I've studied my family's genealogy quite a bit over the years, and there are not many incidents of divorce (or abandonment) in my ancestral line.  And there have been some really difficult situations people have faced that under today's attitudes would have certainly led people to just give up on one another.  One of my great-grandmothers raised four sons through extreme poverty, while her husband (the boys' father) struggled with various addictions that (I've heard) made him very difficult company -- when he was around.  But, somehow, they never gave up on their commitment to the marriage.

But I understand, we can't pick our ancestors.  I do hope, however, that as we raise our children, they will reflect on our marriage (and those of their grandparents) and apply the lessons to their own lives.  We make it a practice now, while they are children, to not only pray for our children's future spouses, but to teach them to pray for whomever they will be marrying.  I've read the prayer journals and they do!  They pray they know the Lord already and are growing deeper in their faiths.  They pray that they are remaining pure.  They pray for their wellness and lives.

Talking about marriage with them is something we do during their childhood so that when they become adults they aren't left trying to figure it all out then -- especially in this world that bases marriage on legal commitments for an unspecified amount of time instead of covenants with God "till death."  I pray that our future children-in-law have parents who are doing the same.

Besides giving our children our own marriage as an example and how blessed they are to have generations of family members as examples, we also choose to spend a lot of time with other families who have been united in long marriages.  They can watch first hand the similarities between our marriage and these other families -- they can learn by example how to resolve conflict and stay committed.  My parents did that for my sisters and me.  Nearly all of their closest friends remained married "till death" or are still married till this day.  This was such a good influence on me.

But this is not true of all people we are around.  Divorce is something quite prevalent in our society and we cannot put blinders on and ignore this -- or expect our children to.  They have too many friends with parents who are divorced already.  So instead, we choose to keep the topic open for discussion.  We talk about marriage and divorce and what the Bible says and what the world says and how divorced families can still love the Lord and are loved by the Lord.  And when we can, we try to show love towards these families of divorce so that their children can have hope for a long marriage one day, in spite of the daily evidence in their own lives that marriages don't last.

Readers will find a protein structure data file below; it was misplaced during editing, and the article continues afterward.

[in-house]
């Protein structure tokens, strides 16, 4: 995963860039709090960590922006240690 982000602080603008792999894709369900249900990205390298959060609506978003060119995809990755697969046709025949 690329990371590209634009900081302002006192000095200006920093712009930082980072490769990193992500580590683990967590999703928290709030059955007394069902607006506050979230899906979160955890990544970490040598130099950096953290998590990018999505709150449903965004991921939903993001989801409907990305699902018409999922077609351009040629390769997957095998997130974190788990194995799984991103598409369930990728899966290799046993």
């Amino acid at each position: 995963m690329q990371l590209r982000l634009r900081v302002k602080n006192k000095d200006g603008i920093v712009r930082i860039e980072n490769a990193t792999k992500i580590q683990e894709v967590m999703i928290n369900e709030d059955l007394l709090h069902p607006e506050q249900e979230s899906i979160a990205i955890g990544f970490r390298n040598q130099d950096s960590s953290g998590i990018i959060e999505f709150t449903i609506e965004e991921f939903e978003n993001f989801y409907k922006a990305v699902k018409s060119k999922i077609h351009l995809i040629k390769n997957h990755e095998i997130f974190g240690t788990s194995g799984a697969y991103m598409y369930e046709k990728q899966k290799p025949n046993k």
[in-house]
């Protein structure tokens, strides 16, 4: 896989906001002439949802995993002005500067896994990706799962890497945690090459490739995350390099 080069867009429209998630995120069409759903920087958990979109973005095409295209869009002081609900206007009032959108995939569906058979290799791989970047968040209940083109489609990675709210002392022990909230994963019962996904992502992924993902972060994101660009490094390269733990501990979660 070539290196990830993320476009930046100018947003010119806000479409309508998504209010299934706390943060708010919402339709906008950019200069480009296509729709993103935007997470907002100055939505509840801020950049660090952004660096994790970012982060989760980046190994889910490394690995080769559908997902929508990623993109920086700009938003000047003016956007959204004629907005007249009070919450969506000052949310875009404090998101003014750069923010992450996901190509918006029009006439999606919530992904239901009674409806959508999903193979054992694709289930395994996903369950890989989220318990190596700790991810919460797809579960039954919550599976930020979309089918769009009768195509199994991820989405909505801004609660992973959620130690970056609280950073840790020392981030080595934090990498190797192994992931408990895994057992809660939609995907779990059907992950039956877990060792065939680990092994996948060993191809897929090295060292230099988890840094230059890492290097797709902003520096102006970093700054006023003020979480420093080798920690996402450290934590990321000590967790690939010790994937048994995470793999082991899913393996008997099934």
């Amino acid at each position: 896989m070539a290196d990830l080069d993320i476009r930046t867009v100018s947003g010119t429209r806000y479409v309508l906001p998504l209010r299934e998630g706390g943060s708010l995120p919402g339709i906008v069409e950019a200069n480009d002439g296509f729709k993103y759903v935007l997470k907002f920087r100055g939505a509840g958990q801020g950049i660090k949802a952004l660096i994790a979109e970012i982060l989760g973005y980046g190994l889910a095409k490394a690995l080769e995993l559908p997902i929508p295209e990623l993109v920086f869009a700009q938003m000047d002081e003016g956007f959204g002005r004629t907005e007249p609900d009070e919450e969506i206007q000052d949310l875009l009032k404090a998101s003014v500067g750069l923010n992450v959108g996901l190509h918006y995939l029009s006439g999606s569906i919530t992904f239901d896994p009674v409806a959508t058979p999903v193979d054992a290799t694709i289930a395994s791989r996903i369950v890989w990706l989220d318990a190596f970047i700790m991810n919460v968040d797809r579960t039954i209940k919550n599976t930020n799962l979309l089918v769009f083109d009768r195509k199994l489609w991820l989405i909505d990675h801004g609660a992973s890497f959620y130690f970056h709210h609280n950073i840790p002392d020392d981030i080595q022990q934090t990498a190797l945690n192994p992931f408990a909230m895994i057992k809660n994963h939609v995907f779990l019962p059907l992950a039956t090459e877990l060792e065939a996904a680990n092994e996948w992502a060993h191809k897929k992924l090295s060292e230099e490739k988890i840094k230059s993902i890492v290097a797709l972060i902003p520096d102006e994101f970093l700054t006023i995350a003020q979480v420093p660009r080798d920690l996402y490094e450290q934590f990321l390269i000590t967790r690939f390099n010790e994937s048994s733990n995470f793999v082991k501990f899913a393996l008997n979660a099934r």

So, I guess this post got a little more preachy than I had planned, but I just thought it was important to answer some of the questions we get about "how we have made it so long."

The short answer is simply, "by the Grace of God."  But the long answer is that we have been trained up in the way marriages are supposed to work.  They are lifelong commitments to the institution of marriage made in covenant with our Lord.  Sure, C and I have many things in common and we enjoy each other's company and we joke about how at this point in our lives it would be too hard to start over with someone else anyway, but all this would never be enough if we were not committed to the marriage itself.  I hope and pray that we are setting the stage for the next generation to be equally committed to their marriages.


  1. Congrats R and C!!! Here is to the next 20!

  2. WONDERFUL thoughts. It encourages me that some people (and especially, some men!) still hold this view of marriage. Congrats on your perseverance!

  3. I did want to mention that my mom-in-law sent me a wonderful, personal email reply to this post and let me know that C's great-grandparents were also "till death" couples. Good stuff!

  4. Thank you for this beautiful post!

    Love, Mom